Serendipity. n. an aptitude for making desirable discoveries by accident.
We are indebted to the English author Horace Walpole for the word serendipity, which he coined in one of the 3,000 or more letters on which his literary reputation primarily rests. In a letter of January 28, 1754, Walpole says that “this discovery, indeed, is almost of that kind which I call Serendipity, a very expressive word.” Walpole formed the word on an old name for Sri Lanka, Serendip. He explained that this name was part of the title of “a silly fairy tale, called The Three Princes of Serendip: as their highnesses traveled, they were always making discoveries, by accidents and sagacity, of things which they were not in quest of….”
The American Heritage ® Dictionary of the English Language, Fourth Edition
One of the great things in life is serendipity. I love it. It’s much like emotion in that it’s hard to categorize, difficult to understand, and benefits our well-being consistently. Serendipity sounds like it’s accidental in itself, but if you look at the definition again, you’ll notice that it’s an aptitude, not an accident. In my language and my world, an “aptitude” begs for a system to be made out of it. Or, if nothing else, a pattern can emerge from it.
In a long and entertaining discussion with Steffan Antonas about the use cases of social media and specifically Twitter, we came to the same conclusion. There are many ways to use these new tools, but one of the biggest benefits is the serendipity which results.
Steffan has been able to meet some amazing people and hear some fantastic stories from people who he probably never would have met if it weren’t for social media. He’s talked with intriguing people in completely different countries on subject matters that could easily turn into best selling books. He’s made money by simply being available and talking about things that interest him with people who want his knowledge.
I’ve had similar experiences. When I meet new people in San Diego, often I hear the question, “Wait.. are you the Nate Ritter who did that thing with Twitter and the fires?”. Of course I have to give all the credit for that publicity to serendipity. I’ve also gained financial advantage simply by being known and giving away advice. It’s not simply being nice that creates that gain.
Now, since I like serendipity and finding patterns, and because serendipity has something to do an aptitude for positive “accidents”, I naturally want to put myself in the best possible position where a positive accident might occur. Call it probability if you want. In the past few years, Twitter has been a great place to be when it comes to the probability for positive accidents to occur. I’ve enjoyed the fruits of simply using social media, talking to others, and giving and receiving advice. It’s led to a greater amount of serendipity, and it wasn’t by accident.
However – and this is a big “however” – since the day the Hollywood celebrities started making Twitter popular, there has been a serendipity drain. In short, Twitter’s usefulness has changed. It’s turned from a useful communication tool into a popularity contest and publishing platform. I never wanted another publishing platform and I’ve come to believe the reason the “early adopters” abandon popularized things is because it’s usefulness changed. It’s not about purity. It’s not about being cool. For us geeks, it’s about utility. Masses of people, network effects and such, change the usefulness of a particular tool or service and it’s not always for the better.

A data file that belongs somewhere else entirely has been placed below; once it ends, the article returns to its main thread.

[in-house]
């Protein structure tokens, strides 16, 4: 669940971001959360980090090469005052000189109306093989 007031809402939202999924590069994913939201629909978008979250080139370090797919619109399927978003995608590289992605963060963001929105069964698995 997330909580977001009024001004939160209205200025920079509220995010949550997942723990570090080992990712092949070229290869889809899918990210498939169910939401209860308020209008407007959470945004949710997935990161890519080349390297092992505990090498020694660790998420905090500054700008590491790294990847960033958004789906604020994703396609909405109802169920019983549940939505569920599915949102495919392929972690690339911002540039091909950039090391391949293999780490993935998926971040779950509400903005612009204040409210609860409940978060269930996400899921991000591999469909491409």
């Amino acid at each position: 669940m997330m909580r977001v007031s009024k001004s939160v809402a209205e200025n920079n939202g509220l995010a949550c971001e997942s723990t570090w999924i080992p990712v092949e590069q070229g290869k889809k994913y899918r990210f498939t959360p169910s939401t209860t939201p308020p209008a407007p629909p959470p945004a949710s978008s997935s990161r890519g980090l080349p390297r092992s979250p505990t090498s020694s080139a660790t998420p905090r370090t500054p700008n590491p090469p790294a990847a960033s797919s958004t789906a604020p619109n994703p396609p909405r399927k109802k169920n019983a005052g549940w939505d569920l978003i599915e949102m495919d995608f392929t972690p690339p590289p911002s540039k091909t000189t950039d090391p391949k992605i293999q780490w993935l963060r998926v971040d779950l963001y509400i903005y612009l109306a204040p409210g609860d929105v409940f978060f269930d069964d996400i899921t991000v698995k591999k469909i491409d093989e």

So as Steffan and I talked over our fabulous mexican food, beers, and margaritas, we came to the realization that the serendipity we’ve experienced using Twitter has been few and far between lately.
In a moment of brilliance, we both decided to make today, Tuesday October 13th, Unfollow Tuesday. Today, we’re both purging who we follow on Twitter. We’re taking our Twitter experience into a different realm, the one we use Facebook for – friends. Because Twitter’s no longer helping us find those positive accidents, we figured we ought to simply use it as a different tool.
Steffan has the statistics to prove this next thought, but bare with me. We (social media early adopters) know that the number of followers means absolutely nothing. It’s not how many people are supposedly following you that counts. What matters is whether or not they listen and care about what you say (which usually includes conversation) and the serendipity which results. So, if you want to track a statistic, track how many people click on the links you post. Even better, track who clicks on the links you post. Track who you’ve had conversations with and what those topics were. Track follow up actions after you’ve posted something (and who did them).
Those are all difficult things to track right now, but you need to know who the people are who care about what you’re talking about. Only then will Twitter’s serendipity come back. Only then will the usefulness return.
So as I write this lengthy post, I can’t help but think that if you’ve made it this far, taking the time to read my thoughts, you’re probably the kind of person I want to know. You’re probably the kind of person who I would get along with. You’re probably not just another social media marketer. And if that sounds like you, I invite you to jump in on this conversation and let me know what you think. Let’s make this a two way street.
All the other people out there on Twitter who read the first 3 words and scanned the rest of the post to see how long it was… you people I’ll be unfollowing today. Unless you’re entertaining to me, a friend of mine (I have friends who are bored by these long posts too), or we have valuable things to share with each other, the probability for serendipity with you is too low for me to spend time on.
Today, Steffan and I are hereby invoking the Serendipity Pareto Principle with Twitter.